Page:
Over the past 10 years, there has been rapid growth nationally in the number of clinical programs focused on support for individuals who are experiencing a first episode of psychosis. This growth was stimulated both by the exciting results of the National Institute of Mental Health’s (NIMH) Recovery After an Initial Schizophrenia Episode (RAISE) studies and the expanded federal funds to support early psychosis program development across the country. A critical addition to this national focus on early psychosis programs is the launch of the Early Psychosis Intervention Network (EPINET) by NIMH. EPINET is a national learning health care system that links early psychosis clinics through standard clinical measures, uniform data collection methods, data sharing agreements, and integration of client-level data across service users and clinics. Clients and their families, clinicians, health care administrators, and scientific experts now have the opportunity to partner within EPINET to improve early psychosis care and conduct large-scale, practice-based research.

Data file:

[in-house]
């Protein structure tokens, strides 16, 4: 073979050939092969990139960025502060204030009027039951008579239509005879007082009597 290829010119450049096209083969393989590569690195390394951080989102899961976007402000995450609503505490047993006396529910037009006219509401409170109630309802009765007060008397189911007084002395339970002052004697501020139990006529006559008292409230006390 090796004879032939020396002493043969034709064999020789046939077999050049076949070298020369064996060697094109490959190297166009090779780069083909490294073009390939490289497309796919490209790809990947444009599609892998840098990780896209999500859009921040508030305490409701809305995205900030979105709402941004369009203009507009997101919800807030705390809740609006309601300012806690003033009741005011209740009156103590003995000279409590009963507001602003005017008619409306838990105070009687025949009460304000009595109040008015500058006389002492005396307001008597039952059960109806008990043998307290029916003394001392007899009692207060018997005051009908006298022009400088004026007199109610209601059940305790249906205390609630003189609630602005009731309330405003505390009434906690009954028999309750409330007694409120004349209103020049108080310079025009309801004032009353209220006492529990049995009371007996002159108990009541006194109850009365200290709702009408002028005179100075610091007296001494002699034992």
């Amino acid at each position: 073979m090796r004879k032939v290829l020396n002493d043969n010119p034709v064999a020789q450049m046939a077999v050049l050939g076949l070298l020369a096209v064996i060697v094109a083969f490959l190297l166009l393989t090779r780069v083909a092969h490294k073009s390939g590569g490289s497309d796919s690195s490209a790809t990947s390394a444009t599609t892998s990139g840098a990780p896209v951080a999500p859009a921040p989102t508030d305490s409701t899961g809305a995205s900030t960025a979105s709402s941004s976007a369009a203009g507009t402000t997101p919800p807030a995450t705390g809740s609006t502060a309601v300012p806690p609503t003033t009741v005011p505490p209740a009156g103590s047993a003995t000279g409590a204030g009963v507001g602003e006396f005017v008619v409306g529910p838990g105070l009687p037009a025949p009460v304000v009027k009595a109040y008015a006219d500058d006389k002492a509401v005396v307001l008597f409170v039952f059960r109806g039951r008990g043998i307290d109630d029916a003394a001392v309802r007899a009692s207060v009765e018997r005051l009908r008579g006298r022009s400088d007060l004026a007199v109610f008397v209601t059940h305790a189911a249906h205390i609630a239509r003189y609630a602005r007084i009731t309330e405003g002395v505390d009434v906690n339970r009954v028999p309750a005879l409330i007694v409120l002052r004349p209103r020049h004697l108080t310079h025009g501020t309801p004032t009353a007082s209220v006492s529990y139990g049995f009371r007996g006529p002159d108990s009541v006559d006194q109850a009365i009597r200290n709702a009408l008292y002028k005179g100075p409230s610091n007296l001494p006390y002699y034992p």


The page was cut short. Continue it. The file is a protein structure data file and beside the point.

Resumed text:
Adolescent Substance Use 101: Current Trends and the Impact of COVID-19 Webinar
There is an upcoming webinar on January 28th from 1-2 pm related to adolescent substance use trends and the impact of COVID-19 hosted by The National Council. This webinar will discuss adolescent substance use data trends and, more specifically, which substances are prevalent nationwide, as well as the impact COVID-19 has played on rates of substance use and access to treatment.

CMHACY 41st Annual Conference – NON-NEGOTIABLE: Demanding Social Justice and Racial Equity in Our Systems of Care
The California Mental Health Advocates for Children and Youth (CMHACY) holds the most significant and longest-standing system-of-care conference in California each year. The 41st annual event will be held virtually on April 28 and 29. The conference’s theme will focus on social justice and racial equity issues as they play out in the various child/family service systems. Also being examined is the failure of systems to sufficiently prioritize and address the community (social) determinants of health, and behavioral health in particular. Here is a link to the conference webpage and registration portal:  This looks like a great virtual conference. Colleagues from across the nation are encouraged to apply!

Fewer Black Teens Seek Treatment for Depression, Mental Health Issues Than White Counterparts